Smart thermostats connect to your home’s WiFi, then allow you to access the device’s unique temperature settings, which may include:
Mobile control: Most smart thermostats have touch or digital screens that allow you to change temperatures, but they also come with mobile apps designed to allow users to control the home environment from the couch or the car. This is a great feature if you like coming home to the perfect temperature, or adjusting the settings without having to get out of bed. You can also use mobile apps to set programs or remotely monitor your home’s temperature while you’re out of town.
Humidity controls: My house does this really cool thing where some mornings all our windows get covered in moisture and we have to go around with towels to dry them off. Sounds fun, right? It’s not. But with a smart thermostat, we would at least be able to stay on top of it—you can’t actually adjust your home’s humidity, but you can monitor it and even set an alarm to go off on your phone if it changes.
Geofencing capability: Smart thermostats allow you to program your thermostat to run during particular times of the day, but what about those days when you want to break free of your routine? Geofencing allows you to go on an impromptu trip without stressing about your energy bills—using geotracking technology, some smart thermostats can register when you’ve left the house, then adjust the home’s temperature accordingly to ensure you are remaining efficient with your energy usage.
Connection to smart speakers: Our favorite smart devices are the ones that can speak to each other. Many thermostats can be paired with smart speakers you may already own—we compiled a list of all the best devices that are compatible with Amazon Echo and Google Home, and our top-rated choice, the Emerson Sensi Touch Wi-Fi Smart Thermostat, made both lists. But most smart thermostats should be compatible with at least one, if not all, top-selling smart speakers. If you’re unsure, consult the user manual that came with your thermostat.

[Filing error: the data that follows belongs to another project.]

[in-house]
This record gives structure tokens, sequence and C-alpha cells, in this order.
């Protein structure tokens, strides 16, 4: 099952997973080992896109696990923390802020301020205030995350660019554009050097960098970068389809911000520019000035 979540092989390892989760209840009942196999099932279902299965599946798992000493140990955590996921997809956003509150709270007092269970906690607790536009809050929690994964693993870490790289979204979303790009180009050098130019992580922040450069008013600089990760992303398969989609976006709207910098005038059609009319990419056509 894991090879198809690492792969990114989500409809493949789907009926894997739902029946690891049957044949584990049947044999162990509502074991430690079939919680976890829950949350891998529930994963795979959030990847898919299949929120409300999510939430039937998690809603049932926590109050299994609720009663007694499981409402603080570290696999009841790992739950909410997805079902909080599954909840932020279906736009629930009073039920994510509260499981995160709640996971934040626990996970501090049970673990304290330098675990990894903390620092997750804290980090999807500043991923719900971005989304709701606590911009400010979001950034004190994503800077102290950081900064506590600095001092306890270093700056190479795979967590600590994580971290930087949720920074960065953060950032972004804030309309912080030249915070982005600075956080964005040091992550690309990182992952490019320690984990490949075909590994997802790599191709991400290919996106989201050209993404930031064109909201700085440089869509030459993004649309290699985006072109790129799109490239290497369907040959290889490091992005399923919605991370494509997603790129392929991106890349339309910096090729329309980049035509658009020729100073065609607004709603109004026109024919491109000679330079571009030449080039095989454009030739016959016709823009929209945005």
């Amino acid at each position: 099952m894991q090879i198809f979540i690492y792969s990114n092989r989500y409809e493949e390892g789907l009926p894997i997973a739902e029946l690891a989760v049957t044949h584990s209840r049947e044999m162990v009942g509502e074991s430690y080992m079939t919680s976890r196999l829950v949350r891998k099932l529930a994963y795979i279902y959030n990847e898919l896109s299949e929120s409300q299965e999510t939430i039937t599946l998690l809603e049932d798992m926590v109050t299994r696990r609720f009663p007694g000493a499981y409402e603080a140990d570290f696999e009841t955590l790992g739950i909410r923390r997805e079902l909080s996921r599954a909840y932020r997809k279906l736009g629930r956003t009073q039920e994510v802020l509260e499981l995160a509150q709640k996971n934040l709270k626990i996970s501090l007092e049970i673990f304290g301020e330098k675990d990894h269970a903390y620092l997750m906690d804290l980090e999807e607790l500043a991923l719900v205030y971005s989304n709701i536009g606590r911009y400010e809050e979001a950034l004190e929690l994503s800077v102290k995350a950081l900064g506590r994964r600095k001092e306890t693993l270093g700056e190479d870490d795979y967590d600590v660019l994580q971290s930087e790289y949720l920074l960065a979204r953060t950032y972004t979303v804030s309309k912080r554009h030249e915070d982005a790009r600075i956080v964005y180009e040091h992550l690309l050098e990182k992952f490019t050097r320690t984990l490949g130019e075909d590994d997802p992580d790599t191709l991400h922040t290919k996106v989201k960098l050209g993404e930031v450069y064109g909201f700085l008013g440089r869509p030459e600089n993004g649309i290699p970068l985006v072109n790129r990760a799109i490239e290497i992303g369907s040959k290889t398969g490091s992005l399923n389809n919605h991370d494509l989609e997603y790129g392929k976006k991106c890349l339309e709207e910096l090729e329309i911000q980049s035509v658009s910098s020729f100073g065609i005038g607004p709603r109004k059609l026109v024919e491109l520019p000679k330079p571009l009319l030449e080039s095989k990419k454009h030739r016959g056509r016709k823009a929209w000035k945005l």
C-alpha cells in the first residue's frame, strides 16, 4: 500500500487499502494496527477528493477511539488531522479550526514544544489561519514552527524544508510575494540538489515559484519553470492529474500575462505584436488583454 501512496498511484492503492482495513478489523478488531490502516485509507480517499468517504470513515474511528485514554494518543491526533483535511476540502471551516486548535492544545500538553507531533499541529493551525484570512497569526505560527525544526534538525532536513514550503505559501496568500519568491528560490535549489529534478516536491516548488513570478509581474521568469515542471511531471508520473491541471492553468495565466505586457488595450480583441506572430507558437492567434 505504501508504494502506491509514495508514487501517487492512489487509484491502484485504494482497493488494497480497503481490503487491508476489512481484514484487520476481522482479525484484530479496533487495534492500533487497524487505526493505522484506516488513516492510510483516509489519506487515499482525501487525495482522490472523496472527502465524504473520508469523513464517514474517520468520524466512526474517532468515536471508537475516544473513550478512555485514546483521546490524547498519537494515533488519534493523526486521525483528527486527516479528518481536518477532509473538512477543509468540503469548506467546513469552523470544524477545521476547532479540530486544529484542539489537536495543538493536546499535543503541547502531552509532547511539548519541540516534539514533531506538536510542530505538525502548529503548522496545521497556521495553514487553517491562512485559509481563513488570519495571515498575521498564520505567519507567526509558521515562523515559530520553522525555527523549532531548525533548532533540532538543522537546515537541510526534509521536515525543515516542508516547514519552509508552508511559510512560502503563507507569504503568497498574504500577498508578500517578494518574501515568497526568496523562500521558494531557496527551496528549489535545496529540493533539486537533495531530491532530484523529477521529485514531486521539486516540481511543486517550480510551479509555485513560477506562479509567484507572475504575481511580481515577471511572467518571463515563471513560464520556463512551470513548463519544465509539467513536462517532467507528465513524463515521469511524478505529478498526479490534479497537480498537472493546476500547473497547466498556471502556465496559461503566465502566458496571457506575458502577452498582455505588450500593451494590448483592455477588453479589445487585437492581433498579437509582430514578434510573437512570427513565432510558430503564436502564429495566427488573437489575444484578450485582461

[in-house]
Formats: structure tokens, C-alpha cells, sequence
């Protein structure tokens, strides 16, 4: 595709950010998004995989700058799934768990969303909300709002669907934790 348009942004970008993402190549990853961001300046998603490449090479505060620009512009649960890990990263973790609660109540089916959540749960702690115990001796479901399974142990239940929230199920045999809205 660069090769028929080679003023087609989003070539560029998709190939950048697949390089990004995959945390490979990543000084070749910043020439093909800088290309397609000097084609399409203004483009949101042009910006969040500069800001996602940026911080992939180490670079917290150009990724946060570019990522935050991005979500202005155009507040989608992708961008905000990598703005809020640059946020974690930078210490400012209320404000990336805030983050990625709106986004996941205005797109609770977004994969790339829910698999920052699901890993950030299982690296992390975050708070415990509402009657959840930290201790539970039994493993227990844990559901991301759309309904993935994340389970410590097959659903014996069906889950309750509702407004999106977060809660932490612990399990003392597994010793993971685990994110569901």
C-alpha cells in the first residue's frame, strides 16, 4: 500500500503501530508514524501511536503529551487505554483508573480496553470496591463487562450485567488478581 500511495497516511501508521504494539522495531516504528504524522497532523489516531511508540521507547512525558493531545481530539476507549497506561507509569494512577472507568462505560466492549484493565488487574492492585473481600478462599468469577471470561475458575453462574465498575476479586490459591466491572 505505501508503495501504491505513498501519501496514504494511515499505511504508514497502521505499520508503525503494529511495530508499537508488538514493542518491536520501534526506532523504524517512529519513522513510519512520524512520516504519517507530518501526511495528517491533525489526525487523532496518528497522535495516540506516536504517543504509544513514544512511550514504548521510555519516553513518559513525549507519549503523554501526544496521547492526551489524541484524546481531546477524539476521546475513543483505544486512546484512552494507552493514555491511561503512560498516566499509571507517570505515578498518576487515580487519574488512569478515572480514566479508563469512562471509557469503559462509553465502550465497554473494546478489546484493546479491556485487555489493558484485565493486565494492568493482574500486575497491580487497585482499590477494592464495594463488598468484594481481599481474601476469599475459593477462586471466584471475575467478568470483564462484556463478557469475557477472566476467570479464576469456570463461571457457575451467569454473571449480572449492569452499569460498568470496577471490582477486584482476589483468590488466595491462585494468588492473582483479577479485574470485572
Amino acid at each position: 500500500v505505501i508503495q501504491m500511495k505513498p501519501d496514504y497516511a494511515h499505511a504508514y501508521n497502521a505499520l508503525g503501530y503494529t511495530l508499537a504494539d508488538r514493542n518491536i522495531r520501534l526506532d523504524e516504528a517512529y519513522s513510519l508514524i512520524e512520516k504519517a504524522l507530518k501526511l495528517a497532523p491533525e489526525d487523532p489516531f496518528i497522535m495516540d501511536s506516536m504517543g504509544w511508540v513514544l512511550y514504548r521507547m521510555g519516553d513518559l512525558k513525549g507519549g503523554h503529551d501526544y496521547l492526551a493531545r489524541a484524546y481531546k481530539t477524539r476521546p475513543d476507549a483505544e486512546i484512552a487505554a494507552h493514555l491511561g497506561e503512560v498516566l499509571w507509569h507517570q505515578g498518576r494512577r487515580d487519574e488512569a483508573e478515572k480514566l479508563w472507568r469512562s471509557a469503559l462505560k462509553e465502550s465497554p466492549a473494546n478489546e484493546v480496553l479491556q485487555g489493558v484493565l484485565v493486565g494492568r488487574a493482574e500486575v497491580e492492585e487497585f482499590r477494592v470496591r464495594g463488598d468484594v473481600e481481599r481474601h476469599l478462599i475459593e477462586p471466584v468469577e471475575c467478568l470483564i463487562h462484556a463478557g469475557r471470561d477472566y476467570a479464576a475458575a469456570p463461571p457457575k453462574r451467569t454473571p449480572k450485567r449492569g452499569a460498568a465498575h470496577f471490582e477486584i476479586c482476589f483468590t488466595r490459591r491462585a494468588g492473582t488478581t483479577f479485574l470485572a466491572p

I don’t want to brag, but I installed the ground wire in my garbage disposal without any help (sorry men, I’m taken). But would I trust myself to take out my old thermostat that’s likely older than I am, rewire my house with a C wire, then install a smart thermostat? Absolutely not. And if you’ve already forgotten what a C wire is, you should probably hire a professional, too.
This really comes down to your familiarity with HVAC systems, comfort level around electrical wires, and ability to easily follow the directions that come along with the thermostat. Personally, I would start by removing my old thermostat and finding out whether my house has a C wire—many smart thermostats say they can operate without a C wire, but the connection would not be optimal. Essentially, this means your thermostat may run, but its WiFi connectivity and power connection may not be fully stable, both of which are about the opposite of what you want with any smart device.